The GST and Low Value Goods

What is the GST?

The ATO has announced a new tax law on the goods and services tax (GST) before the 2018 tax season. You may be wondering, what is the GST? The GST is a tax of 10% on most goods, services and other items that companies or other entities sell to Australia. We actually consume most of these goods!

New Tax Law

From 1 July 2018, the GST will affect businesses that sell low-value goods who import to consumers in Australia. Low-value goods have a customs value of A$1,000 or less when the price is under the agreement with the customer. However, any tobacco products or alcoholic beverages do not have the GST tax since they will be charged at the border.

Here’s the breakdown of the changes.

  1. Once consumers purchase goods and bring them into Australia with the help of the supplier, with goods at the price of A$1,000 or less, are now connected with Australia. 
  2. The ATO will treat an operator of an electronic distribution platform (EDP); such as an online marketplace, as the supplier of any low-value goods. This applies when companies import goods to Australia with the help of the supplier or operator.
  3. Re-deliverers are now suppliers of low-value goods when deliverers send goods outside of Australia and then re-deliver them into Australia using a shopping or mailbox option under agreement with the consumer.
  4. Any non-resident supplier who is in connection with Australia will be able to access the simplified registration and reporting system.

For a better understanding of the terms used for each reform, click here to go to the ATO page.

What do I need to do?

Now, if you are a merchant who sells goods, are a part of an electronic distribution platform (EDP) like operating a marketplace that functions online, or a re-deliverer that helps to bring goods to Australia, you have certain requirements under the new tax law.
If you meet the threshold of A$75,000, you need to do the following:

  1. Register for the GST
  2. Apply GST on the sales of low-value imported goods
  3. Lodge tax returns to the ATO


Here are some examples.

For merchants: KIKOS Co. is a merchant in China that imports laptops, phones, and other electronic items to Australia. Since it meets the $75,000 threshold it is mandatory that it registers for the goods and services tax in Australia.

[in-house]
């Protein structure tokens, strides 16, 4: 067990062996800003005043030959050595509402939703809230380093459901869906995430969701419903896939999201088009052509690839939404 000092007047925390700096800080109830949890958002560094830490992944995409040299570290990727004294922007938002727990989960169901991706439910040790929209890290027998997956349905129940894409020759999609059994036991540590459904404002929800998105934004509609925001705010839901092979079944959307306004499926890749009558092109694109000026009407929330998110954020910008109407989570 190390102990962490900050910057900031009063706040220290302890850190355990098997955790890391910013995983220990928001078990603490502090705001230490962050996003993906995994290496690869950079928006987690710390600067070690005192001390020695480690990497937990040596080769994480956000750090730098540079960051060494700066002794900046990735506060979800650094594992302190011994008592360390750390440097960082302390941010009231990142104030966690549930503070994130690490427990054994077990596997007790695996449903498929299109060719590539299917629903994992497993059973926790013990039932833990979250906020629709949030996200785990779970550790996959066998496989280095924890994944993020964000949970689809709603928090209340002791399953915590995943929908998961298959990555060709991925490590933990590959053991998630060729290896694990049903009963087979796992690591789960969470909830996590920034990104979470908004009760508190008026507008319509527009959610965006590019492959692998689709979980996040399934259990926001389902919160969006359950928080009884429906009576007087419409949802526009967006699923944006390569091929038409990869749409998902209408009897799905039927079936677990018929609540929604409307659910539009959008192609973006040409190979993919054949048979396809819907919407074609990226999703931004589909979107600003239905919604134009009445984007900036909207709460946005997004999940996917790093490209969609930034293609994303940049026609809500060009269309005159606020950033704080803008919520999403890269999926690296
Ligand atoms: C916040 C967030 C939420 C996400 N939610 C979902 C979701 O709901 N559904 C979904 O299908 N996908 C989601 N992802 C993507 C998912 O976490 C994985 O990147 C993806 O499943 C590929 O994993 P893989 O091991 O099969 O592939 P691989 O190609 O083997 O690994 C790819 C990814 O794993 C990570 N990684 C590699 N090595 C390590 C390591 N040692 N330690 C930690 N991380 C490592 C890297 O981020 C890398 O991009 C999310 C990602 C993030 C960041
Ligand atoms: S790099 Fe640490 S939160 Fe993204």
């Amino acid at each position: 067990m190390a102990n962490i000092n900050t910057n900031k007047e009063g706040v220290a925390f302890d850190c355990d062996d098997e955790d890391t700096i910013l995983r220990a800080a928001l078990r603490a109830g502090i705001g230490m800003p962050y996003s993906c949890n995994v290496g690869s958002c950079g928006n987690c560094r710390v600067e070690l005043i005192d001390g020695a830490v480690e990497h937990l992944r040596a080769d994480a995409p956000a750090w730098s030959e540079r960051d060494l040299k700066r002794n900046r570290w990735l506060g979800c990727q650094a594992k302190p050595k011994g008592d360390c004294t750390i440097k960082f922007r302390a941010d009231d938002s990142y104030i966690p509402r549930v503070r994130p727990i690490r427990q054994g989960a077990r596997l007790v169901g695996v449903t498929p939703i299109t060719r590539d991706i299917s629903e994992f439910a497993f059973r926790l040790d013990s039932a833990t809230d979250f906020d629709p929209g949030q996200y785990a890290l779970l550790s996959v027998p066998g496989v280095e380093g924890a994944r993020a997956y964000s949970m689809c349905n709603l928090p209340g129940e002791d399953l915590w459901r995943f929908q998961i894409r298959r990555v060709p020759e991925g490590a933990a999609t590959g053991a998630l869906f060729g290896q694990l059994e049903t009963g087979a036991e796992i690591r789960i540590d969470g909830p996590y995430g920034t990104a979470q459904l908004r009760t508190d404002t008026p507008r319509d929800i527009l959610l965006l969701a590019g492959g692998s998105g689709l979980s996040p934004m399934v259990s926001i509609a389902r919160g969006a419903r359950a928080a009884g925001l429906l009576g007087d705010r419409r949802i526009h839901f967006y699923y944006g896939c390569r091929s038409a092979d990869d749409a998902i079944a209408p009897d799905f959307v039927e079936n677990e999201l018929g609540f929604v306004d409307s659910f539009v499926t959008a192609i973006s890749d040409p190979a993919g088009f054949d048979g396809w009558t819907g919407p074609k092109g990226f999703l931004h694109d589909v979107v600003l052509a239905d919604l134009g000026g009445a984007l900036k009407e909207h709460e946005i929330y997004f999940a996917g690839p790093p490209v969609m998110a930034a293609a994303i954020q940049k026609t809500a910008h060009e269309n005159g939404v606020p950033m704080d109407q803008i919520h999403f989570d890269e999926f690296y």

Lucy buys a laptop from KIKOS Co. and requests them to ship it to Australia. KIKOS then realizes that the tax will apply and then includes it with the price of the laptop. After this, Lucy pays $410 and the company will return the amount of $41 on the sale to the ATO in its GST return.

For EDP Operators: Darcy Buys is a website (online marketplace) that registers for the GST and allows consumers to buy goods from merchants.

Lucy then uses Darcy Buys’ to buy a computer from KIKOS, a merchant outside of Australia, for $990. Then, KIKOS arranges the item to ship to Australia. Darcy Buys is then the supplier due to its responsibility of the GST and then returns GST of $99 on the sale to the ATO. KIKOS does report the GST to the ATO and does not count the sale for the GST.

For re-deliverers: Frilly, a store in the United States does not ship their products to Australia. Jenny purchases a dress that costs $200. Ship-It Co. is a company that ships items to outside countries like Australia. Jenny buys the dress and then uses Ship-It Co. to ship the dress to a United States address.

Jenny pays Ship-It Co. $44, including the $4 GST, for shipping her dress to the United States. In addition, Jenny will also pay $20 in GST to Ship-It Co. for the dress, which is 10% of the dress’ cost from Frilly. Overall, Ship-It Co will return the sum of $24 in GST to the ATO.


Did you forget to lodge your 2017 tax return?

Regardless, 1 July 2018 marks the first day of the 2017-2018 tax season and is approaching quickly. That being said, if you haven’t already lodged your 2016-2017 tax return, create an account with us by clicking here!



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